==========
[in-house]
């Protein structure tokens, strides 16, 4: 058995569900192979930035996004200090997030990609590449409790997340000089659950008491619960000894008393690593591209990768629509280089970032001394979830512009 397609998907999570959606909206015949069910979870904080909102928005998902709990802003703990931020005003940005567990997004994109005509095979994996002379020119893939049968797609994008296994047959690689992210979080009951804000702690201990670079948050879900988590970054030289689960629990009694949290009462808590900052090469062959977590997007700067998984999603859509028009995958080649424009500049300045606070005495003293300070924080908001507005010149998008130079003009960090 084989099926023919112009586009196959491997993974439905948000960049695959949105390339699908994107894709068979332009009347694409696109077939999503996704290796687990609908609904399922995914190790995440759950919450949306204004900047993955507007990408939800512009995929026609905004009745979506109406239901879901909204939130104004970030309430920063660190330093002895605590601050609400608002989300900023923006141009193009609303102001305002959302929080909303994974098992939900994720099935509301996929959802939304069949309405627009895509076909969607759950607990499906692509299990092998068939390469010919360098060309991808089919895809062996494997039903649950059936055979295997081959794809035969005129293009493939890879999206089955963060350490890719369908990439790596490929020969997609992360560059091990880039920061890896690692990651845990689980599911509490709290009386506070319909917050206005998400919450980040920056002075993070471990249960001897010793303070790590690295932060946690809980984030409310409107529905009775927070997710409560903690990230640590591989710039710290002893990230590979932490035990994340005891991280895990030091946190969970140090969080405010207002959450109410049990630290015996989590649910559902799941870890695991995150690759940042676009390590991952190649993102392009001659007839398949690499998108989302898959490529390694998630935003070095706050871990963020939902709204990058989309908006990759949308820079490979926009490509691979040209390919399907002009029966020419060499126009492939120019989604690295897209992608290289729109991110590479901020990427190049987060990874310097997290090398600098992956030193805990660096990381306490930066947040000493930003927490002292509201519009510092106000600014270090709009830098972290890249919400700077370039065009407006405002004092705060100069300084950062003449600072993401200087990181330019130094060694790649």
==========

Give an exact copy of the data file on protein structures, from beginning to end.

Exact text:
[in-house]
């Protein structure tokens, strides 16, 4: 058995569900192979930035996004200090997030990609590449409790997340000089659950008491619960000894008393690593591209990768629509280089970032001394979830512009 397609998907999570959606909206015949069910979870904080909102928005998902709990802003703990931020005003940005567990997004994109005509095979994996002379020119893939049968797609994008296994047959690689992210979080009951804000702690201990670079948050879900988590970054030289689960629990009694949290009462808590900052090469062959977590997007700067998984999603859509028009995958080649424009500049300045606070005495003293300070924080908001507005010149998008130079003009960090 084989099926023919112009586009196959491997993974439905948000960049695959949105390339699908994107894709068979332009009347694409696109077939999503996704290796687990609908609904399922995914190790995440759950919450949306204004900047993955507007990408939800512009995929026609905004009745979506109406239901879901909204939130104004970030309430920063660190330093002895605590601050609400608002989300900023923006141009193009609303102001305002959302929080909303994974098992939900994720099935509301996929959802939304069949309405627009895509076909969607759950607990499906692509299990092998068939390469010919360098060309991808089919895809062996494997039903649950059936055979295997081959794809035969005129293009493939890879999206089955963060350490890719369908990439790596490929020969997609992360560059091990880039920061890896690692990651845990689980599911509490709290009386506070319909917050206005998400919450980040920056002075993070471990249960001897010793303070790590690295932060946690809980984030409310409107529905009775927070997710409560903690990230640590591989710039710290002893990230590979932490035990994340005891991280895990030091946190969970140090969080405010207002959450109410049990630290015996989590649910559902799941870890695991995150690759940042676009390590991952190649993102392009001659007839398949690499998108989302898959490529390694998630935003070095706050871990963020939902709204990058989309908006990759949308820079490979926009490509691979040209390919399907002009029966020419060499126009492939120019989604690295897209992608290289729109991110590479901020990427190049987060990874310097997290090398600098992956030193805990660096990381306490930066947040000493930003927490002292509201519009510092106000600014270090709009830098972290890249919400700077370039065009407006405002004092705060100069300084950062003449600072993401200087990181330019130094060694790649």